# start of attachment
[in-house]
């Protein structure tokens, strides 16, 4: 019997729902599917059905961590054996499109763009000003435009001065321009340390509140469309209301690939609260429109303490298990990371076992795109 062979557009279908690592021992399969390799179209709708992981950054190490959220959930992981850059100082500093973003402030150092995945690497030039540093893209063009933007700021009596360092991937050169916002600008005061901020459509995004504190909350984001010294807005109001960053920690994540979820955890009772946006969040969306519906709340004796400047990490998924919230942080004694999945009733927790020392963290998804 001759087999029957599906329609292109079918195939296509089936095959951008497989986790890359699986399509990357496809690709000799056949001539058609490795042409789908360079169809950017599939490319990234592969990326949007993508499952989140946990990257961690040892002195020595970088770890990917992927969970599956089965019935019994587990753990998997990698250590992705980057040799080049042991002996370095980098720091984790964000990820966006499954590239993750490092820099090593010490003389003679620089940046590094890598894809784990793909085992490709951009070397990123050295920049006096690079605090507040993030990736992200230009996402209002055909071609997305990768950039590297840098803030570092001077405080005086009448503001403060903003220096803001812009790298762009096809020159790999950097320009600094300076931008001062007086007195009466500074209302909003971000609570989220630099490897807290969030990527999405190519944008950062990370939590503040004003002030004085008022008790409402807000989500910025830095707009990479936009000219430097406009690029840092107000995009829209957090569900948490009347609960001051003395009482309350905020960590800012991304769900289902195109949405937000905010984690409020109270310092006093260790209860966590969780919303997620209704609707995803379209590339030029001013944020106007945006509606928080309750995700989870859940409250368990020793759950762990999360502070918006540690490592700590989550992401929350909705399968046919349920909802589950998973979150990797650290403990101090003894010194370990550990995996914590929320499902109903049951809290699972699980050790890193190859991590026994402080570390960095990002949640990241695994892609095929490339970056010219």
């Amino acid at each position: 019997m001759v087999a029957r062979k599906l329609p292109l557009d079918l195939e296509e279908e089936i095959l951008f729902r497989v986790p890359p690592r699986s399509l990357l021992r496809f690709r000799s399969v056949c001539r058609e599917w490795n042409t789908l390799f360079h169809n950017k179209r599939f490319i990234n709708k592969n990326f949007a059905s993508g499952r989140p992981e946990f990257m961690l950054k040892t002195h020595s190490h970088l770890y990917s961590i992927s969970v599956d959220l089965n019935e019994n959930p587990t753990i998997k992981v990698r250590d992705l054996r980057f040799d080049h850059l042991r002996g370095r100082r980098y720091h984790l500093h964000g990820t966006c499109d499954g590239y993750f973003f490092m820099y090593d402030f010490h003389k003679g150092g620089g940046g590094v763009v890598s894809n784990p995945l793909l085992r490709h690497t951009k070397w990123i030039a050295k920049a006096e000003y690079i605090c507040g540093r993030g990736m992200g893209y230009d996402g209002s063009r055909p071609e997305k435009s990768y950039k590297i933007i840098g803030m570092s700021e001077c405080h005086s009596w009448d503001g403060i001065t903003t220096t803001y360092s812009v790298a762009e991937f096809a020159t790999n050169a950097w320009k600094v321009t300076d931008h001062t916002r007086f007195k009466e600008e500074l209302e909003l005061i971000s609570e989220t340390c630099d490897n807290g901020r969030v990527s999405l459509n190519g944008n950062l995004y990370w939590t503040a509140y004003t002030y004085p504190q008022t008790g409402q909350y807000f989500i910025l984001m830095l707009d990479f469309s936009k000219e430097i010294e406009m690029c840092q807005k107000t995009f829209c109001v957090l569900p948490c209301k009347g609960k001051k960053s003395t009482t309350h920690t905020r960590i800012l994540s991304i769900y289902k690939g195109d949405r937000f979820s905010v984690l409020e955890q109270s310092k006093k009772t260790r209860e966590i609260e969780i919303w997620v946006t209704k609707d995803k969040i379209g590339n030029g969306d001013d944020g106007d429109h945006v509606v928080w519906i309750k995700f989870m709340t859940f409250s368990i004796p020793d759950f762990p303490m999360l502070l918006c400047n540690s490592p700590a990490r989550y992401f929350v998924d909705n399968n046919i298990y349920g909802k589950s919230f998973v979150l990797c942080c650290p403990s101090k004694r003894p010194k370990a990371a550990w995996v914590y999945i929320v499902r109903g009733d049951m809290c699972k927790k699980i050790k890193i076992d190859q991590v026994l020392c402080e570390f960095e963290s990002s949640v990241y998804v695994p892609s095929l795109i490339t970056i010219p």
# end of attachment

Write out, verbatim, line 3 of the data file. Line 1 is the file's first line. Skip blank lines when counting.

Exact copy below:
């Amino acid at each position: 019997m001759v087999a029957r062979k599906l329609p292109l557009d079918l195939e296509e279908e089936i095959l951008f729902r497989v986790p890359p690592r699986s399509l990357l021992r496809f690709r000799s399969v056949c001539r058609e599917w490795n042409t789908l390799f360079h169809n950017k179209r599939f490319i990234n709708k592969n990326f949007a059905s993508g499952r989140p992981e946990f990257m961690l950054k040892t002195h020595s190490h970088l770890y990917s961590i992927s969970v599956d959220l089965n019935e019994n959930p587990t753990i998997k992981v990698r250590d992705l054996r980057f040799d080049h850059l042991r002996g370095r100082r980098y720091h984790l500093h964000g990820t966006c499109d499954g590239y993750f973003f490092m820099y090593d402030f010490h003389k003679g150092g620089g940046g590094v763009v890598s894809n784990p995945l793909l085992r490709h690497t951009k070397w990123i030039a050295k920049a006096e000003y690079i605090c507040g540093r993030g990736m992200g893209y230009d996402g209002s063009r055909p071609e997305k435009s990768y950039k590297i933007i840098g803030m570092s700021e001077c405080h005086s009596w009448d503001g403060i001065t903003t220096t803001y360092s812009v790298a762009e991937f096809a020159t790999n050169a950097w320009k600094v321009t300076d931008h001062t916002r007086f007195k009466e600008e500074l209302e909003l005061i971000s609570e989220t340390c630099d490897n807290g901020r969030v990527s999405l459509n190519g944008n950062l995004y990370w939590t503040a509140y004003t002030y004085p504190q008022t008790g409402q909350y807000f989500i910025l984001m830095l707009d990479f469309s936009k000219e430097i010294e406009m690029c840092q807005k107000t995009f829209c109001v957090l569900p948490c209301k009347g609960k001051k960053s003395t009482t309350h920690t905020r960590i800012l994540s991304i769900y289902k690939g195109d949405r937000f979820s905010v984690l409020e955890q109270s310092k006093k009772t260790r209860e966590i609260e969780i919303w997620v946006t209704k609707d995803k969040i379209g590339n030029g969306d001013d944020g106007d429109h945006v509606v928080w519906i309750k995700f989870m709340t859940f409250s368990i004796p020793d759950f762990p303490m999360l502070l918006c400047n540690s490592p700590a990490r989550y992401f929350v998924d909705n399968n046919i298990y349920g909802k589950s919230f998973v979150l990797c942080c650290p403990s101090k004694r003894p010194k370990a990371a550990w995996v914590y999945i929320v499902r109903g009733d049951m809290c699972k927790k699980i050790k890193i076992d190859q991590v026994l020392c402080e570390f960095e963290s990002s949640v990241y998804v695994p892609s095929l795109i490339t970056i010219p």